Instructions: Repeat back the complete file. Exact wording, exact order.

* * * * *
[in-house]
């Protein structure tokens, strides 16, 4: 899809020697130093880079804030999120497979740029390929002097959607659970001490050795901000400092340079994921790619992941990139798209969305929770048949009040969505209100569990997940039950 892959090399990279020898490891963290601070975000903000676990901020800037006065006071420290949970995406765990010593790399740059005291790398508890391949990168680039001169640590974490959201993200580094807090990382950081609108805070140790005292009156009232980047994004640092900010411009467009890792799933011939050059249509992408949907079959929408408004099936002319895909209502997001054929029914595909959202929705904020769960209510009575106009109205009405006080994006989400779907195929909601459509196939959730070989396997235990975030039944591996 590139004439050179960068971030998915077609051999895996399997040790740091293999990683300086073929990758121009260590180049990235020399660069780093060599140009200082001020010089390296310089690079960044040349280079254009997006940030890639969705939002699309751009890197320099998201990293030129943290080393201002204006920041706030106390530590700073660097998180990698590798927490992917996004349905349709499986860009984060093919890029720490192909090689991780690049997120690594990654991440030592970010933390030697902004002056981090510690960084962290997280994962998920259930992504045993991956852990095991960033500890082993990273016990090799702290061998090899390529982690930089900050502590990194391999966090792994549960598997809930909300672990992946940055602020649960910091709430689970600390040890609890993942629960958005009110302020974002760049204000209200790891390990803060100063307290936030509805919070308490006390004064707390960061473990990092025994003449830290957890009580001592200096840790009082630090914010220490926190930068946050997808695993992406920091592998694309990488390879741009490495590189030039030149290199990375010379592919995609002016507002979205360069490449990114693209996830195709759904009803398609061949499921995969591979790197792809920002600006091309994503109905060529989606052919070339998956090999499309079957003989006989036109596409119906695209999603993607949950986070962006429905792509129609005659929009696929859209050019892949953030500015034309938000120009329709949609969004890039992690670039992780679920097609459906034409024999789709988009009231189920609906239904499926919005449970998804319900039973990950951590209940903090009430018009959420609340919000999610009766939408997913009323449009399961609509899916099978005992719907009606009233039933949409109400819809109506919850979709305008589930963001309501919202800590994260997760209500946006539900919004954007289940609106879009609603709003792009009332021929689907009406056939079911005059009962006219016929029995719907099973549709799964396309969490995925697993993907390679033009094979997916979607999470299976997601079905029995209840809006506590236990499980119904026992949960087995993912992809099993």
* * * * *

[in-house]
């Protein structure tokens, strides 16, 4: 899809020697130093880079804030999120497979740029390929002097959607659970001490050795901000400092340079994921790619992941990139798209969305929770048949009040969505209100569990997940039950 892959090399990279020898490891963290601070975000903000676990901020800037006065006071420290949970995406765990010593790399740059005291790398508890391949990168680039001169640590974490959201993200580094807090990382950081609108805070140790005292009156009232980047994004640092900010411009467009890792799933011939050059249509992408949907079959929408408004099936002319895909209502997001054929029914595909959202929705904020769960209510009575106009109205009405006080994006989400779907195929909601459509196939959730070989396997235990975030039944591996 590139004439050179960068971030998915077609051999895996399997040790740091293999990683300086073929990758121009260590180049990235020399660069780093060599140009200082001020010089390296310089690079960044040349280079254009997006940030890639969705939002699309751009890197320099998201990293030129943290080393201002204006920041706030106390530590700073660097998180990698590798927490992917996004349905349709499986860009984060093919890029720490192909090689991780690049997120690594990654991440030592970010933390030697902004002056981090510690960084962290997280994962998920259930992504045993991956852990095991960033500890082993990273016990090799702290061998090899390529982690930089900050502590990194391999966090792994549960598997809930909300672990992946940055602020649960910091709430689970600390040890609890993942629960958005009110302020974002760049204000209200790891390990803060100063307290936030509805919070308490006390004064707390960061473990990092025994003449830290957890009580001592200096840790009082630090914010220490926190930068946050997808695993992406920091592998694309990488390879741009490495590189030039030149290199990375010379592919995609002016507002979205360069490449990114693209996830195709759904009803398609061949499921995969591979790197792809920002600006091309994503109905060529989606052919070339998956090999499309079957003989006989036109596409119906695209999603993607949950986070962006429905792509129609005659929009696929859209050019892949953030500015034309938000120009329709949609969004890039992690670039992780679920097609459906034409024999789709988009009231189920609906239904499926919005449970998804319900039973990950951590209940903090009430018009959420609340919000999610009766939408997913009323449009399961609509899916099978005992719907009606009233039933949409109400819809109506919850979709305008589930963001309501919202800590994260997760209500946006539900919004954007289940609106879009609603709003792009009332021929689907009406056939079911005059009962006219016929029995719907099973549709799964396309969490995925697993993907390679033009094979997916979607999470299976997601079905029995209840809006506590236990499980119904026992949960087995993912992809099993």